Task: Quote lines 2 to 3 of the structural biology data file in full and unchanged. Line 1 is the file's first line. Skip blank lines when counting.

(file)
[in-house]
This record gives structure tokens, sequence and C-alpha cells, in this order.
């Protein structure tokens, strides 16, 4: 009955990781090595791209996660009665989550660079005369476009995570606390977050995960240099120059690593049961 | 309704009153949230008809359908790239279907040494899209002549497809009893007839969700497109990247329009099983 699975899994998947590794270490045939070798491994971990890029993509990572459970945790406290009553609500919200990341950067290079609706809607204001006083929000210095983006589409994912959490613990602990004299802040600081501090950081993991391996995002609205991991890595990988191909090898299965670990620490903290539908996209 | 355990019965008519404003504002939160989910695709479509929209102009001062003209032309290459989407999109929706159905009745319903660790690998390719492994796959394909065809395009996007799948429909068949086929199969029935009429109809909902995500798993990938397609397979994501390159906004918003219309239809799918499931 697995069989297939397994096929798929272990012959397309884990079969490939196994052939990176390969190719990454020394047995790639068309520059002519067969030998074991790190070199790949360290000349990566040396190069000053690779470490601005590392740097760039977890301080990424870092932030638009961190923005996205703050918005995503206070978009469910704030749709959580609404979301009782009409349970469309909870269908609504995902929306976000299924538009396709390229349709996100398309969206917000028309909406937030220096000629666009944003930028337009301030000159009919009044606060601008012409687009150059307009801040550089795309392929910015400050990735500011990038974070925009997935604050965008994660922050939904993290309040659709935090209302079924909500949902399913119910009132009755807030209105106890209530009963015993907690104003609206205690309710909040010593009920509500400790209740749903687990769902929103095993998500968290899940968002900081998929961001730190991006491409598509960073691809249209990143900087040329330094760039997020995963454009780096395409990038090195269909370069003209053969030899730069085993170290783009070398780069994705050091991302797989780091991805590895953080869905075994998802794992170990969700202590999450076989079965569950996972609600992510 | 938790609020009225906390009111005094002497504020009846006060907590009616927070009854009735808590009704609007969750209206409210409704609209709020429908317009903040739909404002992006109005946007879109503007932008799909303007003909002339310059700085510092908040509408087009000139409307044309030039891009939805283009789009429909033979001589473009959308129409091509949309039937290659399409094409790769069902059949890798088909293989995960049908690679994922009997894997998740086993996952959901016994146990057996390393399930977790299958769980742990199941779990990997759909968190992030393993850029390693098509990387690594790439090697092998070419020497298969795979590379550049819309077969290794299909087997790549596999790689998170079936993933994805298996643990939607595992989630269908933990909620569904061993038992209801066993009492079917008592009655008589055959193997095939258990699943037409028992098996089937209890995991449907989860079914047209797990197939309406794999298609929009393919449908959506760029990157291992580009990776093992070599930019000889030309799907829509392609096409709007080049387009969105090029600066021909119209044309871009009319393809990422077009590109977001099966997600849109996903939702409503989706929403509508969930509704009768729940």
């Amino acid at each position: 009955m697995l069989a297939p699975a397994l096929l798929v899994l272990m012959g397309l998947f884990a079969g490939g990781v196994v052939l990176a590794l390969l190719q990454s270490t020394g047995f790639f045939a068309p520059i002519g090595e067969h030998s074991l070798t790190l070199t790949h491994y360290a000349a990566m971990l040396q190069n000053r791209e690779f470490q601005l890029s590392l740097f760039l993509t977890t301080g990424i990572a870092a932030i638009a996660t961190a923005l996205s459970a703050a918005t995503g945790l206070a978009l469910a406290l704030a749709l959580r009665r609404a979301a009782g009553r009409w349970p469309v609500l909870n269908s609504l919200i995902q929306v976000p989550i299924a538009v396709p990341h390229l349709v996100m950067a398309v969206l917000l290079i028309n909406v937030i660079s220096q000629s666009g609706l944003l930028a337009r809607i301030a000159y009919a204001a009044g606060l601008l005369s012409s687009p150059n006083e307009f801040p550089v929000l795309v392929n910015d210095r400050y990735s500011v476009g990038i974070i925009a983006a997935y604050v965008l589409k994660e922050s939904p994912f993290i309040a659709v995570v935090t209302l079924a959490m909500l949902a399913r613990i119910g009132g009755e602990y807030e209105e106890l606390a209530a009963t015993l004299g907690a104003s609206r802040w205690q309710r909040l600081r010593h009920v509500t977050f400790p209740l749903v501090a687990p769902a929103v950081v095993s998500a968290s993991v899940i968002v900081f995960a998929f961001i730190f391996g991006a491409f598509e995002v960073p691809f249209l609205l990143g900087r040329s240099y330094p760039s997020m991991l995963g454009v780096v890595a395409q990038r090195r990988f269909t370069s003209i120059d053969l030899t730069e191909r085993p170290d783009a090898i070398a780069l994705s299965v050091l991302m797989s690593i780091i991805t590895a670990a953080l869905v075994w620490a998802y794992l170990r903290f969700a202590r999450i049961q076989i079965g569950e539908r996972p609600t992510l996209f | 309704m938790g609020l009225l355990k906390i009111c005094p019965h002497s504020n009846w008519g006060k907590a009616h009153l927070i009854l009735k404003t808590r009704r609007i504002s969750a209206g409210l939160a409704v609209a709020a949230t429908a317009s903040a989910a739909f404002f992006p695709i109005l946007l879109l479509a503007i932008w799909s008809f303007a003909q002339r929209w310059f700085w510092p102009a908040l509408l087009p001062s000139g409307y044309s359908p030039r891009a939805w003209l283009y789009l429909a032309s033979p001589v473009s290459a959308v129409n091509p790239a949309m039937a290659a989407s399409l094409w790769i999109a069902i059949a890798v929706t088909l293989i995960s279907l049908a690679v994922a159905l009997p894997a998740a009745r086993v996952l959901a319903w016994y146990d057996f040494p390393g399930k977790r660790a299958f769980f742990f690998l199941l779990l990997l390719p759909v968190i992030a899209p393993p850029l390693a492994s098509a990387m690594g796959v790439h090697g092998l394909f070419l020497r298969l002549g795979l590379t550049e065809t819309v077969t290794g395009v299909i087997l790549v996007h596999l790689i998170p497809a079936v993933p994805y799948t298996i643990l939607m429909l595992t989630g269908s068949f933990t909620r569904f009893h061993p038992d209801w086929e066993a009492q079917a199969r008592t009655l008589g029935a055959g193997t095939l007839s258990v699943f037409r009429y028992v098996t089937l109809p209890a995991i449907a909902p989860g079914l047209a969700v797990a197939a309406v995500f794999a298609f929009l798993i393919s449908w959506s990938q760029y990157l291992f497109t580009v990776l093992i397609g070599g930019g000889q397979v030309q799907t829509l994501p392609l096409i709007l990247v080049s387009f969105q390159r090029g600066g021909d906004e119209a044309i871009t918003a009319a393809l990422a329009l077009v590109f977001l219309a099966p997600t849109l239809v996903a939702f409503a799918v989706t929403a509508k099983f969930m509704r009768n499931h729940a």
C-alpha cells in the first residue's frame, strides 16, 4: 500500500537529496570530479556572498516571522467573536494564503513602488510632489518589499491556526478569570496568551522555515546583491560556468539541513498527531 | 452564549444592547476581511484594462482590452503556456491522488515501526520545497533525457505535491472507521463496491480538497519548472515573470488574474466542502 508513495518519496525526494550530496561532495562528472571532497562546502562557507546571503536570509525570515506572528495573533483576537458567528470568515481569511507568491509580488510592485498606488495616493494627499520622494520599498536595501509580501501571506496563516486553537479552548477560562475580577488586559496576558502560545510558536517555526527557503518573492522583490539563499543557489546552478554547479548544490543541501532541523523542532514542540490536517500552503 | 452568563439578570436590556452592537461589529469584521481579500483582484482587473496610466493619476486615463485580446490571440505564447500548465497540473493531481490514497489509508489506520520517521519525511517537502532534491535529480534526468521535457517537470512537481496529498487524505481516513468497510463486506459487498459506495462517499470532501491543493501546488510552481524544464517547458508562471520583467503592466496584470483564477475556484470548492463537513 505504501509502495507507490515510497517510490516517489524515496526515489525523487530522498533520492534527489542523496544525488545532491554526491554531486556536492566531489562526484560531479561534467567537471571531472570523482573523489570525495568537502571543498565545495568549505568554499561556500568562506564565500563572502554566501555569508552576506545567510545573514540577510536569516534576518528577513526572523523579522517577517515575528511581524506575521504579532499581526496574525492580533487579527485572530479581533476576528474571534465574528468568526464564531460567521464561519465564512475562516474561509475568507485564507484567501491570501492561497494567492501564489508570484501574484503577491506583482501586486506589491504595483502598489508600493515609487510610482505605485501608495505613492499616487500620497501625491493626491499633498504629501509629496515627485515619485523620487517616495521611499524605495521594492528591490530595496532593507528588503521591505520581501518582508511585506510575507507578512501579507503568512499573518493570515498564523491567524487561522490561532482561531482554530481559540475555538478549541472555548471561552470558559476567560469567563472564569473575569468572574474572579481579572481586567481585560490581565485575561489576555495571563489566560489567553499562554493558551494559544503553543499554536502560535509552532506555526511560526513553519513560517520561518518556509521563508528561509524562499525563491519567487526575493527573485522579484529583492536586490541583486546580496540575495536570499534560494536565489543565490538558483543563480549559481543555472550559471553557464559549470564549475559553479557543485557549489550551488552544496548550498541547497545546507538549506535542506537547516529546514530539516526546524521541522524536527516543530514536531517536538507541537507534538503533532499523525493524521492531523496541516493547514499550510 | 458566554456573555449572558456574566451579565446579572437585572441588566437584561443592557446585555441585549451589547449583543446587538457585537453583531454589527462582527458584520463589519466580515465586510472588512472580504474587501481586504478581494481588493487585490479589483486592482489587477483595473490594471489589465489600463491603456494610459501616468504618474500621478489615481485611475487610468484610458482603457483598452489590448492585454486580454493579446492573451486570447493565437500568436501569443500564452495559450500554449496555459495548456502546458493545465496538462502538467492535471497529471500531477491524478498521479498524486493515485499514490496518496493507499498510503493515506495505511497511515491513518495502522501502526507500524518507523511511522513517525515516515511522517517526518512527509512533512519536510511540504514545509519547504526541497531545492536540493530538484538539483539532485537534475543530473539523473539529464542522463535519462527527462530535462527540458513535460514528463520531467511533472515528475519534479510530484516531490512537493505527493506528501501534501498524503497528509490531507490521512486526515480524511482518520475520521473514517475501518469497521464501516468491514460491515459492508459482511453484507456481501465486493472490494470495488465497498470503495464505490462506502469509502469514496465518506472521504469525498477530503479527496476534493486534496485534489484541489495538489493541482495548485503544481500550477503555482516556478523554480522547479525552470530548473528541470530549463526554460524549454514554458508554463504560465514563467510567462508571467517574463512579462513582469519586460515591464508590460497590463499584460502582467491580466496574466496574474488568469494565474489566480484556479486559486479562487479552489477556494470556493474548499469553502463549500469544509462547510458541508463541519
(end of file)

This record gives structure tokens, sequence and C-alpha cells, in this order.
């Protein structure tokens, strides 16, 4: 009955990781090595791209996660009665989550660079005369476009995570606390977050995960240099120059690593049961 | 309704009153949230008809359908790239279907040494899209002549497809009893007839969700497109990247329009099983 699975899994998947590794270490045939070798491994971990890029993509990572459970945790406290009553609500919200990341950067290079609706809607204001006083929000210095983006589409994912959490613990602990004299802040600081501090950081993991391996995002609205991991890595990988191909090898299965670990620490903290539908996209 | 355990019965008519404003504002939160989910695709479509929209102009001062003209032309290459989407999109929706159905009745319903660790690998390719492994796959394909065809395009996007799948429909068949086929199969029935009429109809909902995500798993990938397609397979994501390159906004918003219309239809799918499931 697995069989297939397994096929798929272990012959397309884990079969490939196994052939990176390969190719990454020394047995790639068309520059002519067969030998074991790190070199790949360290000349990566040396190069000053690779470490601005590392740097760039977890301080990424870092932030638009961190923005996205703050918005995503206070978009469910704030749709959580609404979301009782009409349970469309909870269908609504995902929306976000299924538009396709390229349709996100398309969206917000028309909406937030220096000629666009944003930028337009301030000159009919009044606060601008012409687009150059307009801040550089795309392929910015400050990735500011990038974070925009997935604050965008994660922050939904993290309040659709935090209302079924909500949902399913119910009132009755807030209105106890209530009963015993907690104003609206205690309710909040010593009920509500400790209740749903687990769902929103095993998500968290899940968002900081998929961001730190991006491409598509960073691809249209990143900087040329330094760039997020995963454009780096395409990038090195269909370069003209053969030899730069085993170290783009070398780069994705050091991302797989780091991805590895953080869905075994998802794992170990969700202590999450076989079965569950996972609600992510 | 938790609020009225906390009111005094002497504020009846006060907590009616927070009854009735808590009704609007969750209206409210409704609209709020429908317009903040739909404002992006109005946007879109503007932008799909303007003909002339310059700085510092908040509408087009000139409307044309030039891009939805283009789009429909033979001589473009959308129409091509949309039937290659399409094409790769069902059949890798088909293989995960049908690679994922009997894997998740086993996952959901016994146990057996390393399930977790299958769980742990199941779990990997759909968190992030393993850029390693098509990387690594790439090697092998070419020497298969795979590379550049819309077969290794299909087997790549596999790689998170079936993933994805298996643990939607595992989630269908933990909620569904061993038992209801066993009492079917008592009655008589055959193997095939258990699943037409028992098996089937209890995991449907989860079914047209797990197939309406794999298609929009393919449908959506760029990157291992580009990776093992070599930019000889030309799907829509392609096409709007080049387009969105090029600066021909119209044309871009009319393809990422077009590109977001099966997600849109996903939702409503989706929403509508969930509704009768729940």